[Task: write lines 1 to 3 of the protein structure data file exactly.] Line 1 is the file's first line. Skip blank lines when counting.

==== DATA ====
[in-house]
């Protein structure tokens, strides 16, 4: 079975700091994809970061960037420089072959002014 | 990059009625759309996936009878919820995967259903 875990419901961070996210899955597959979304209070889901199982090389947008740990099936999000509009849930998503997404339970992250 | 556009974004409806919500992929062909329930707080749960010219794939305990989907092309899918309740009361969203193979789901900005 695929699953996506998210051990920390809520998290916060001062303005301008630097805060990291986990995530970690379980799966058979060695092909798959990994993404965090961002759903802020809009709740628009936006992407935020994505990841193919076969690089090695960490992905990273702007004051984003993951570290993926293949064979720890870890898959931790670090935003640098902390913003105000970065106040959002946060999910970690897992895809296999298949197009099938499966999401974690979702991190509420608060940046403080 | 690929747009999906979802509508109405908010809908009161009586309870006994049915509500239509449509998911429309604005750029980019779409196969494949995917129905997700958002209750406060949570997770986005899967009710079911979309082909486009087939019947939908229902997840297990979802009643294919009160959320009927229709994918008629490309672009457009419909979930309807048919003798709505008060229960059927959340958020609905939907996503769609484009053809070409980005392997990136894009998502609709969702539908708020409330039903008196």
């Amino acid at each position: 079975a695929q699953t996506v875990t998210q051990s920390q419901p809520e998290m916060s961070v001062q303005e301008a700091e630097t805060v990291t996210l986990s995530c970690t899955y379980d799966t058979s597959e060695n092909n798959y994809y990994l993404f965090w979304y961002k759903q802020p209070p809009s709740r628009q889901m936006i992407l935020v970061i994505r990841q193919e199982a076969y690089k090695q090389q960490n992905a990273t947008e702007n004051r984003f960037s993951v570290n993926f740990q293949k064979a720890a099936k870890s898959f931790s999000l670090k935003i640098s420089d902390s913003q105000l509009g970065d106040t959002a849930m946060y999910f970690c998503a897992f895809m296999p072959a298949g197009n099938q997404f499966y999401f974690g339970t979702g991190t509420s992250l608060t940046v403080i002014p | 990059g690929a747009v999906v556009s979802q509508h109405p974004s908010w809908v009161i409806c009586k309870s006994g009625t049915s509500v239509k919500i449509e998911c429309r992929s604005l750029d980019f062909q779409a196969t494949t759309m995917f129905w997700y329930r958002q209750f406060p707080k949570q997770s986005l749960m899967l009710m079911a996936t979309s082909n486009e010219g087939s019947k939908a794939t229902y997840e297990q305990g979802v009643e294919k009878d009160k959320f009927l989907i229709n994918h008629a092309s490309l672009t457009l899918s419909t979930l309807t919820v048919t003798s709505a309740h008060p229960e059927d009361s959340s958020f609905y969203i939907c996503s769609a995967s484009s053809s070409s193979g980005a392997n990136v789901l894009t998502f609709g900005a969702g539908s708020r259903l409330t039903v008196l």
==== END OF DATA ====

[in-house]
């Protein structure tokens, strides 16, 4: 079975700091994809970061960037420089072959002014 | 990059009625759309996936009878919820995967259903 875990419901961070996210899955597959979304209070889901199982090389947008740990099936999000509009849930998503997404339970992250 | 556009974004409806919500992929062909329930707080749960010219794939305990989907092309899918309740009361969203193979789901900005 695929699953996506998210051990920390809520998290916060001062303005301008630097805060990291986990995530970690379980799966058979060695092909798959990994993404965090961002759903802020809009709740628009936006992407935020994505990841193919076969690089090695960490992905990273702007004051984003993951570290993926293949064979720890870890898959931790670090935003640098902390913003105000970065106040959002946060999910970690897992895809296999298949197009099938499966999401974690979702991190509420608060940046403080 | 690929747009999906979802509508109405908010809908009161009586309870006994049915509500239509449509998911429309604005750029980019779409196969494949995917129905997700958002209750406060949570997770986005899967009710079911979309082909486009087939019947939908229902997840297990979802009643294919009160959320009927229709994918008629490309672009457009419909979930309807048919003798709505008060229960059927959340958020609905939907996503769609484009053809070409980005392997990136894009998502609709969702539908708020409330039903008196």
């Amino acid at each position: 079975a695929q699953t996506v875990t998210q051990s920390q419901p809520e998290m916060s961070v001062q303005e301008a700091e630097t805060v990291t996210l986990s995530c970690t899955y379980d799966t058979s597959e060695n092909n798959y994809y990994l993404f965090w979304y961002k759903q802020p209070p809009s709740r628009q889901m936006i992407l935020v970061i994505r990841q193919e199982a076969y690089k090695q090389q960490n992905a990273t947008e702007n004051r984003f960037s993951v570290n993926f740990q293949k064979a720890a099936k870890s898959f931790s999000l670090k935003i640098s420089d902390s913003q105000l509009g970065d106040t959002a849930m946060y999910f970690c998503a897992f895809m296999p072959a298949g197009n099938q997404f499966y999401f974690g339970t979702g991190t509420s992250l608060t940046v403080i002014p | 990059g690929a747009v999906v556009s979802q509508h109405p974004s908010w809908v009161i409806c009586k309870s006994g009625t049915s509500v239509k919500i449509e998911c429309r992929s604005l750029d980019f062909q779409a196969t494949t759309m995917f129905w997700y329930r958002q209750f406060p707080k949570q997770s986005l749960m899967l009710m079911a996936t979309s082909n486009e010219g087939s019947k939908a794939t229902y997840e297990q305990g979802v009643e294919k009878d009160k959320f009927l989907i229709n994918h008629a092309s490309l672009t457009l899918s419909t979930l309807t919820v048919t003798s709505a309740h008060p229960e059927d009361s959340s958020f609905y969203i939907c996503s769609a995967s484009s053809s070409s193979g980005a392997n990136v789901l894009t998502f609709g900005a969702g539908s708020r259903l409330t039903v008196l």